ABA Test #1 Flashcards Preview

EPSY515 Applied Behavioral Analysis > ABA Test #1 > Flashcards

Flashcards in ABA Test #1 Deck (53)
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1

Conceptual dimension of ABA

Applied interventions/intervention effects arise from a theoretical base of theory related to learning/conditioning.

2

Applied dimension of ABA

Applied interventions deal with problems of demonstrated social importance.

3

Generality dimension of ABA

Applied interventions are designed to operate in new environments and continue after the formal treatments have ended.

4

Technological dimension of ABA

Applied interventions are described well enough that they can be implemented by anyone with training and resources.

5

Effective dimension of ABA

Must produce changes in behaviour that are large enough and clinically significant.

6

Analytic dimension of ABA

Applied interventions require an objective demonstration that the procedures caused the effect (i.e. IV causes DV)

7

Social Validity dimension of ABA

A measure of appropriateness and satisfaction with ABA goals and intervention - it needs to have social value.

8

Behavioural dimension of ABA

Applied interventions deal with measurable behaviour.

9

What are the two meanings of the term analysis/analytic in ABA

1. Analysing the environment to identify causes of behaviour - i.e. stimuli prompts and consequences that maintain it.

2. Demonstrating that IV is responsible for changes in the DV.

10

What is the Premack Principle?

You can play xbox IF you do your homework first.

i.e. If behaviour B is of a higher probability than behaviour A, then behaviour A can be made more probable by making behaviour B contingent on it.

11

From an ABA perspective, what are some reasons for or causes of behaviour?

- Access to tangible goods
- Attention
- Sensory stimulation
- Escape from a situation
- Reinforcement (or lack of)

What takes the least effort and brings about the most reward.

12

From an ABA perspective, what are some causes for lack of behaviour?

- They are incapacitated
- Lack of reinforcement
- Too small of reinforcement

13

Reinforcement

Relation between response and consequence in which the probability of the response is increased when followed by that consequence

Negative reinforcement - involves taking something bad away e.g. opening the window gets rid of the bad smell

14

Punishment

Relation between response and consequence in which the probability of the response is decreased when followed by that consequence

15

Shaping

Conducted by reinforcing successive approximations to a desired, terminal behaviour.

16

Extinction

Probability of a response decreased if the reinforcer is withheld when the response occurs.

17

Fading

Gradual lessening of prompting or reinforcement. Have to do it at the right time by the right amount.

18

Stimulus control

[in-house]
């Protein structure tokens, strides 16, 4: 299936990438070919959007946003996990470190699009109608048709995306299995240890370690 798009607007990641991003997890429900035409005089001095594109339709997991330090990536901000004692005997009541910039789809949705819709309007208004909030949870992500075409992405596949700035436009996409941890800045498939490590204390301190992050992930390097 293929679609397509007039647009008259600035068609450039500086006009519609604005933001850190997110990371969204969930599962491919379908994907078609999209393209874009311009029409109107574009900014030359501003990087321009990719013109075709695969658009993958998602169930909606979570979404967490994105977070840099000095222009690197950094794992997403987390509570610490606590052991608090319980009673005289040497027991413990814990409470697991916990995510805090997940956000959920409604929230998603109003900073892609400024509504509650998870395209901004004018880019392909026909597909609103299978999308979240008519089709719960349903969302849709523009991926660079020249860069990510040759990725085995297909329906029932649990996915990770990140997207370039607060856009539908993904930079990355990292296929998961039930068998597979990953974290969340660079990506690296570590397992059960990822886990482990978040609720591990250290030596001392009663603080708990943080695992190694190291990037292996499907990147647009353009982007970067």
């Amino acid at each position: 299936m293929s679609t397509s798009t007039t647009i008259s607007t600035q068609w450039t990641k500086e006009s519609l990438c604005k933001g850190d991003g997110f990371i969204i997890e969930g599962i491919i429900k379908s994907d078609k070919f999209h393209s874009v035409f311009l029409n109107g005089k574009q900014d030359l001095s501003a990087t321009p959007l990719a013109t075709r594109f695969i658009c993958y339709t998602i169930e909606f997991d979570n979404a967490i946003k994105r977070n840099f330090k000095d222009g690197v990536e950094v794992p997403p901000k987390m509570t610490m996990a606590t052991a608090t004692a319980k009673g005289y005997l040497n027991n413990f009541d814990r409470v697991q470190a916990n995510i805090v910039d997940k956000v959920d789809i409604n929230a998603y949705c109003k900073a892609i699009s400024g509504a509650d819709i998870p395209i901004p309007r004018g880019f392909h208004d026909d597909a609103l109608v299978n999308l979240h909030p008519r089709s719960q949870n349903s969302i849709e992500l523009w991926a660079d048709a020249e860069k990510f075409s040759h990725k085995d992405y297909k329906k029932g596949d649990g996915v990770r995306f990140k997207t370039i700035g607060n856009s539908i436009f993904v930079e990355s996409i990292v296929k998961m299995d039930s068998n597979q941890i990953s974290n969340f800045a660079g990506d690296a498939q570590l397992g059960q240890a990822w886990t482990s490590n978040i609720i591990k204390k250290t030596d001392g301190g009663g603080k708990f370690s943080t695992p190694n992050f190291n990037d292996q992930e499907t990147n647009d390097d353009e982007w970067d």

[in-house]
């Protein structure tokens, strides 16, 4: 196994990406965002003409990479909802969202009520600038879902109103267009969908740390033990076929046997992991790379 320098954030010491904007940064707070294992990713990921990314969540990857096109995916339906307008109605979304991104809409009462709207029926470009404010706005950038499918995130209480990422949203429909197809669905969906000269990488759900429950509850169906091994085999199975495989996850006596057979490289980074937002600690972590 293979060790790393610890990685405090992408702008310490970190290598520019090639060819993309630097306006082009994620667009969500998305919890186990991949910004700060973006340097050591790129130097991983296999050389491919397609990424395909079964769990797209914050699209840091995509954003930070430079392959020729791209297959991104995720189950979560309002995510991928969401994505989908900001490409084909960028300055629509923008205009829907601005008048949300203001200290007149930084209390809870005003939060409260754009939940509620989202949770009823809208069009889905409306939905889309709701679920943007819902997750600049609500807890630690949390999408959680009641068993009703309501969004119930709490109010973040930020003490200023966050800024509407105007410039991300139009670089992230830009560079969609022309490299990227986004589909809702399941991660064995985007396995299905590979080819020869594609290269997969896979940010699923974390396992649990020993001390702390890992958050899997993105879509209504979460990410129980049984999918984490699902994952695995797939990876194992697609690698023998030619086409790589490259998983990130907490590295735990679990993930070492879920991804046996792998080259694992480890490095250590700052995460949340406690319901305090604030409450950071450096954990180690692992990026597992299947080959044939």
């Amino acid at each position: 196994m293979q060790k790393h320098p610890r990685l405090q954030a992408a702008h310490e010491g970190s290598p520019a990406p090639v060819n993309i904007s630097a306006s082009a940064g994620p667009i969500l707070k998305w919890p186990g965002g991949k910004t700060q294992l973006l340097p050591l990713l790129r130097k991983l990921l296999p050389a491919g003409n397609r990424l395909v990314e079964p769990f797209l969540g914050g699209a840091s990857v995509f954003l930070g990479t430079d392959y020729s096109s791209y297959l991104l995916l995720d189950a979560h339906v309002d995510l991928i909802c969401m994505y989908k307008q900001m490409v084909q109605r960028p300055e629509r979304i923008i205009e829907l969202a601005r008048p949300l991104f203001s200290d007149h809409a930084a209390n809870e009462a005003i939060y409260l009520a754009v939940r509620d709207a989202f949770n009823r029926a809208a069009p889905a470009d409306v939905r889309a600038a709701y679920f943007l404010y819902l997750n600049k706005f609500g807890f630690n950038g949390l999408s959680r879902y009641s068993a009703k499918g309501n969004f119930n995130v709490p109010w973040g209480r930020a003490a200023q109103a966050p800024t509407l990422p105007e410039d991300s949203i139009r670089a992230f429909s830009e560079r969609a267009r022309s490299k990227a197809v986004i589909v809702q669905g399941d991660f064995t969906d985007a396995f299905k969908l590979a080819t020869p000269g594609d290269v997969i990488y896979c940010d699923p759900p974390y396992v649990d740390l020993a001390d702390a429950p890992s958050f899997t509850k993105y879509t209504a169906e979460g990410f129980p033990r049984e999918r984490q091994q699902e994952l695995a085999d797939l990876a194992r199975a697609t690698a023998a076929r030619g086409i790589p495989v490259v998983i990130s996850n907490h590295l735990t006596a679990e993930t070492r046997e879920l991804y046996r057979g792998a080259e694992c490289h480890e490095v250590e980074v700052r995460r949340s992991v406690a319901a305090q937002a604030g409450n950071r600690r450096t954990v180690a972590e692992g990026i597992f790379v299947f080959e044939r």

When a behaviour is emitted more often in the presence of an antecedent than its absence due to reinforcement or extinction.

e.g. red light - stop, green light - go

19

Discrimination training

When R1 is reinforced in presence of SD but if SD is absence, R1 is not enforced.

E.g. lamp example. Lamp on = talk to teacher is reinforced, Lamp off = talk to teacher not reinforced.

20

Chaining

Sequences of individual behaviours that when linked together form a terminal behaviour e.g. brushing teeth. Can be backwards or forwards.

21

Baseline

Condition where IV of interest is not present

22

Intervention

Condition where IV of interest is present

23

Follow-up

When the analyst comes back after a certain period of time to see if the intervention is still having an effect and is being implemented with fidelity.

24

Experimental control

1. can demonstrate functional relationship between IV and DV - can achieve this through ABAB design
2. control of IV by presenting it, drawing it, varying its value, and by eliminating/holding constant all confounding and extraneous variables

25

Law of effect

Behaviour is a function of its consequences. Effects of our actions determine whether we will repeat them.

26

Dependent and Independent Variables

IV - what is going to be changed - the intervention
DV - the resulting behaviour that you are going to measure

27

What are different ways that target behaviours can be defined?

- Talking to the teacher about what the child is doing - or not doing - that is of concern.
- By observing the child in the place/environment where the target behaviour is happening
- Writing up an operational definition of the behaviour that can be observed and measured
- Functional analysis (for example, if the assessment data suggests that a child may be attention seeking with his/her behavior, then the functional analysis will be implemented so that in one condition, the child is given a toy immediately following the challenging behavior but in the comparison condition, the child is given attention immediately following the challenging behavior. )

28

What are different ways that target behaviours can be measured?

Magnitude/Force
Frequency
Latency
Duration
Interresponse time
Percentage correct
Percentage of time
Presence/absence of behaviour
Locus (internal, external)
Topography

29

Stable data

Not much of a change in trend of slope. Indicates stable environment.

30

Ascending data

Starts low and increases at rapid rate.

Could be due to reinforcement